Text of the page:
As we celebrate AFABC’s 40th anniversary, we’re reflecting on the past but also looking ahead to the future. This article explores one scientific advancement that’s already changing the world of adoption: DNA tests.
The end of closed adoptions
Open adoption has been championed for over 30 years, but the level and frequency of openness varies greatly. Personal preferences and safety considerations limit or prevent openness in many local adoptions. Antiquated policies prohibit openness and reunion in many international adoptions. Even today, in the age of openness, closed adoptions are still commonplace.
Enter DNA testing. Once utilized primarily in criminal cases, or as a source of voyeuristic entertainment, (remember Maury Povich’s perennial paternity tests?) DNA testing soon found its way into consumers’ hands. For a hundred bucks and a little saliva, a home DNA test can
- confirm or reveal a person’s ethnicity
- provide some medical information, and/or
- connect you to any genetic (biological) relatives who have also submitted a test.
Members of the adoption community caught on quickly to the potential of DNA tests. Alongside donor-conceived people, they make up a significant portion of the consumer testing pool.
It’s easy to see why. BC gives adoptees and birth parents access to adoption records once the adoptee turns 19, but several Canadian provinces and many US states do not. DNA tests offer a way to unlock family trees and discover important genetic information. They also open a Pandora’s box of ethical considerations and legal questions.
What could be better than confirming an adoptee’s ethnic heritage? It sounds overwhelmingly positive, but it can also create confusion. Sometimes results confirm what the adoptee suspects or was told. Other times, the results are completely unexpected.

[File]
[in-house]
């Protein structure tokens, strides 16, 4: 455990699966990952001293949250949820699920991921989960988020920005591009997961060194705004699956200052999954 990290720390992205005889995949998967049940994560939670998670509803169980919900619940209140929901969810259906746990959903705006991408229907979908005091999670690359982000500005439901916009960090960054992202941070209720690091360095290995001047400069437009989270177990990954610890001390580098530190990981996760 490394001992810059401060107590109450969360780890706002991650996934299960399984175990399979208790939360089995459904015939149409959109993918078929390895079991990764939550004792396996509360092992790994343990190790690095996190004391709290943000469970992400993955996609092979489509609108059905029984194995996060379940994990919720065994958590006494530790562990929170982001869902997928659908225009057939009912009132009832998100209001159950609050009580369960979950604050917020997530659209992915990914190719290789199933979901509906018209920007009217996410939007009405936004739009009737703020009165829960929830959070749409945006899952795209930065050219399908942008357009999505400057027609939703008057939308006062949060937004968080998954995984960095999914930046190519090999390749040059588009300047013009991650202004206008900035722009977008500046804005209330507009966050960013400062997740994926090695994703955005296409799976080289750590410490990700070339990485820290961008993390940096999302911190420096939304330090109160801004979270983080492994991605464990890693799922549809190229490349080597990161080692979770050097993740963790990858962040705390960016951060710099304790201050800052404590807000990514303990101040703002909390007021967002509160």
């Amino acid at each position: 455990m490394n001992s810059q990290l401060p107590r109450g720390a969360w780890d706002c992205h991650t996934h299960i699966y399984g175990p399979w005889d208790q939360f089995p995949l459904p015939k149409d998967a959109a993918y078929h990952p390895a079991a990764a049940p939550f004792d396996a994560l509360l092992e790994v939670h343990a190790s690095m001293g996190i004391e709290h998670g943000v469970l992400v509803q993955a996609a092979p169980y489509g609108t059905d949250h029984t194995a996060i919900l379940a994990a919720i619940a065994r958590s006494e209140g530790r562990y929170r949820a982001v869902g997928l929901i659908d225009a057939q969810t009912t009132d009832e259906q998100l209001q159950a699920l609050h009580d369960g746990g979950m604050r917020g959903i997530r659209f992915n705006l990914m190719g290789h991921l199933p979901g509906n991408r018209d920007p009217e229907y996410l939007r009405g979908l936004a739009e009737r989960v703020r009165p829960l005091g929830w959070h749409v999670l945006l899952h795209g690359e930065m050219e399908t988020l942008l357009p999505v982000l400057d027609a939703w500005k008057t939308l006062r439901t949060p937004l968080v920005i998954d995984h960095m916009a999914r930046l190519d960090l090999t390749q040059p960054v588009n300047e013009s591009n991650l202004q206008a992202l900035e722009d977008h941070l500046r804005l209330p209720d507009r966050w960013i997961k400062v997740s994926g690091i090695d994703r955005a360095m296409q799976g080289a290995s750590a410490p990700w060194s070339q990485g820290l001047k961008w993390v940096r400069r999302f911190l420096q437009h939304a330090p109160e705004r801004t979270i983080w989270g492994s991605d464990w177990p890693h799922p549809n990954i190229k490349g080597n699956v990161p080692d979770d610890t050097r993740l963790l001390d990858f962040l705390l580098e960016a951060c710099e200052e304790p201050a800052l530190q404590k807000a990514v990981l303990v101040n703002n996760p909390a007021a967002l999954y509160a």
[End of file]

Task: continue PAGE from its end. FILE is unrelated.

Imagine this fairly common scenario: You’re an adult adoptee. You have non-identifying information about your birth parents, so you know your birth mother’s heritage was French and your birth father’s was Irish. When your DNA results come back, though, they show you’re actually 50% Ashkenazi (Jewish).
Now what? You’re faced with needing to reconsider your understanding of your identity. You’ll also have to cope with knowing that either one of your birth parents mis-stated or was unaware of their actual ethnocultural heritage, or that your birth father was incorrectly identified.
DNA testing is not an exact science, and ethnicity results are estimates at best. For example, Indigenous DNA may be misclassified (often as East Asian), or missed by the tests altogether. Results like that could lead you further from the truth rather than closer to it.
Canadian users of the 23andMe.com testing company can opt in to fairly extensive medical information. All testers can submit their DNA results to a third party website called Promethease, which reveals medical information for a $5 fee. Some information may be helpful, and some of it is just interesting and fun. For instance, you may discover you avoided the male pattern baldness gene but are hypersensitive to caffeine.
Other information could be devastating. Do you want to know if you or your child are genetically predisposed to an incurable condition like Alzheimer’s? Should that kind of information be revealed by a website rather than a medical doctor who can advise you of all your options?
DNA tests have cracked open hundreds of closed adoptions. Parents, siblings, and extended family members lost to closed adoptions have found and connected with each other.